Until it moved.

I looked back. It was the size of a kitten. And lumpy. Not squished.

Traffic had drawn closer; though, being that it was eleven o’clock on a Sunday night, it wasn’t coming in volume, or particularly quickly, so I had time to investigate this moving object.

And it was definitely a kitten. And it was still alive.

I thought it was dying—maybe three inches from death—so I wasn’t sure it was worth going into the street for (a girl from high school had died over something similar years ago). But it still moved, and traffic had yet to run me over, so I took the chance and scooped the creature off the pavement, uncertain if it would even come up in one piece. And it was shaking.

Then I had to figure out what to do with it. It was, after all, eleven o’clock at night in a not-so-upscale neighborhood, and the closest neighbor it could’ve belonged to had a “Beware of Dog” sign on his front door.

I took it home.

My sister is something of a pet nurse (not officially; she’s just good at taking care of animals), so I told her she had a “project.” She immediately took the kitten and started cleaning it up when she noticed its mouth was bleeding. The kitten had bitten through its tongue.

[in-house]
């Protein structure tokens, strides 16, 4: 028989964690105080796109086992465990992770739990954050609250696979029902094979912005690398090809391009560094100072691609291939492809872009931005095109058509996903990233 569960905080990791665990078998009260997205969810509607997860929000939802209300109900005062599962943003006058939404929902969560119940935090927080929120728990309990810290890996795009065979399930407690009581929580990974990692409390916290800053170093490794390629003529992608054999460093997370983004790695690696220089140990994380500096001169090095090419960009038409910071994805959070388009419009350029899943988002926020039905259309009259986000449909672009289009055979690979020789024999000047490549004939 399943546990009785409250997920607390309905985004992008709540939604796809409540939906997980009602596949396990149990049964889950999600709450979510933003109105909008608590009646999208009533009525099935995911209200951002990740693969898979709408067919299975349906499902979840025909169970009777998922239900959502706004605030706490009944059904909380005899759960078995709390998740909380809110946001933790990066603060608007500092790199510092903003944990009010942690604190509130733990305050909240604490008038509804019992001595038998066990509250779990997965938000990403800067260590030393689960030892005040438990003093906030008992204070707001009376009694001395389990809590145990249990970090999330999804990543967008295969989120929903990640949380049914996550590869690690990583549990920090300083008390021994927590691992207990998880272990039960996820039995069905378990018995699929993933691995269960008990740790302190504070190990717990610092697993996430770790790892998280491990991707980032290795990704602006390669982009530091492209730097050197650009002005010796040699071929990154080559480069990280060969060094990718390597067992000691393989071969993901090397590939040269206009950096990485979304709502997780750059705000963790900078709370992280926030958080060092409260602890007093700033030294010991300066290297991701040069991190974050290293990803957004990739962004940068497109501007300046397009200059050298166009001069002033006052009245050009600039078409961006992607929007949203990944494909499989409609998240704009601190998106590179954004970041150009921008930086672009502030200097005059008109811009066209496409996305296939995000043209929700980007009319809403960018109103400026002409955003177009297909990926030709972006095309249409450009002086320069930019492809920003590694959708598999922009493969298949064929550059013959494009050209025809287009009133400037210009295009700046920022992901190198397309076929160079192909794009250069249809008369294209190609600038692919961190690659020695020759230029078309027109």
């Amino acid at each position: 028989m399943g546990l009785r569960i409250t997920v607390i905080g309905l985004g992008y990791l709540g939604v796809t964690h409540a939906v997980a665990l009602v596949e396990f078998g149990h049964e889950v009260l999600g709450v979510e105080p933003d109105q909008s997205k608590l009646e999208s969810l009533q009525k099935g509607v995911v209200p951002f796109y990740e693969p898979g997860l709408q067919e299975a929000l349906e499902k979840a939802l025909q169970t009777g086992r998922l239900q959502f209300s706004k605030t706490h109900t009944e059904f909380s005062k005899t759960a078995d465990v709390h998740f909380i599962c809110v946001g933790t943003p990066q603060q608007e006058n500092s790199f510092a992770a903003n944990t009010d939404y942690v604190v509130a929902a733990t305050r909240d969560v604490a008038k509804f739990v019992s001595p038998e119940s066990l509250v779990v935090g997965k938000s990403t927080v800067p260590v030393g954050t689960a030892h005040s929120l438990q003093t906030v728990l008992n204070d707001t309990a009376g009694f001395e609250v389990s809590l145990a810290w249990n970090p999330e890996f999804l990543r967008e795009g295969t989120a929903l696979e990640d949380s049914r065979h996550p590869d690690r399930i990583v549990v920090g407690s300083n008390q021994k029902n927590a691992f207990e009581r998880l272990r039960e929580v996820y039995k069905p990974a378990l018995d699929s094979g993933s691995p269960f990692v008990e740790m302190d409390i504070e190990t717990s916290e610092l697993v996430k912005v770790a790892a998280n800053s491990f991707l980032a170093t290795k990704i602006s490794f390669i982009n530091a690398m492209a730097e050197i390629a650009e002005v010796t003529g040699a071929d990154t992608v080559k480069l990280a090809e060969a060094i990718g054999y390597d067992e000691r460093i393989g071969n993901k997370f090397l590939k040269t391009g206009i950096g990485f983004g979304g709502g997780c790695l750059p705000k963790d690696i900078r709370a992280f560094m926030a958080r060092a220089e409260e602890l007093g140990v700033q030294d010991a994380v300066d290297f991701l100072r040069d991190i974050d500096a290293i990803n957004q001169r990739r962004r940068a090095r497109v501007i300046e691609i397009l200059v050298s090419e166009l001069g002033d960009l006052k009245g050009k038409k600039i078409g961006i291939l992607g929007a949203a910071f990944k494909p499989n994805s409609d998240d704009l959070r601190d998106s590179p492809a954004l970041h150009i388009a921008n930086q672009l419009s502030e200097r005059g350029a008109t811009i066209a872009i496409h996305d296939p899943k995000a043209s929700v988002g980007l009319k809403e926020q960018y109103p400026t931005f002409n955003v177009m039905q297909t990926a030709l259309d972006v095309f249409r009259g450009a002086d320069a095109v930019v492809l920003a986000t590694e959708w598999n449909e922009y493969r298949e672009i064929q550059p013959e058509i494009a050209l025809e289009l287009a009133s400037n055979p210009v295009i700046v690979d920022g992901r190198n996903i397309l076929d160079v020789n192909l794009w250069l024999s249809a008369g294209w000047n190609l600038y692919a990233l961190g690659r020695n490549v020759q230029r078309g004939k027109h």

We kept it overnight, gave it water (which it didn’t drink), and waited to see what would happen over the course of the next couple of days before deciding whether to take it to the shelter or chance contacting neighbors about it. Because I found it in the middle of the street at one hour to midnight, however, I decided that taking it to the neighbors—if it had in fact belonged to anyone at all—would’ve meant dooming it to another night spent underneath passing cars, so I decided that if it lived for the next couple of days, we’d take it to the shelter.

“How’s she doing?” I asked my mom the next day, when I was heading off to work.

“She’s dying. Or still in shock. But she hasn’t been drinking anything.”

I prayed, of course. I didn’t rescue a kitten from the street just to have it die on me. It was supposed to go to the shelter and bless some kid. Or best case scenario, Barack Obama would hear about the kitten, request to adopt it, and the kitten’s story would become a feature in Time magazine and tickle the world. Either way, it wasn’t supposed to die.

Well, it recovered, we didn’t take it to the shelter after all that, and now she—my sister called her Nami—thinks she owns the house.

Now I have a third cat.

My other cat, Nova, has this tendency to get nervous around new felines, regardless of their age. Nami is the third rescued kitten to come into this house since the summer of 2007, and the third one to put Nova’s whiskers in a bunch. To show her contempt of the situation, she has spent the last two weeks running outside at any chance she could get.

A couple of nights ago, I heard a really aggressive cat fight take place out back. I went out to break it up, but all participants had already scattered. With my socks now covered in grass, I went back inside.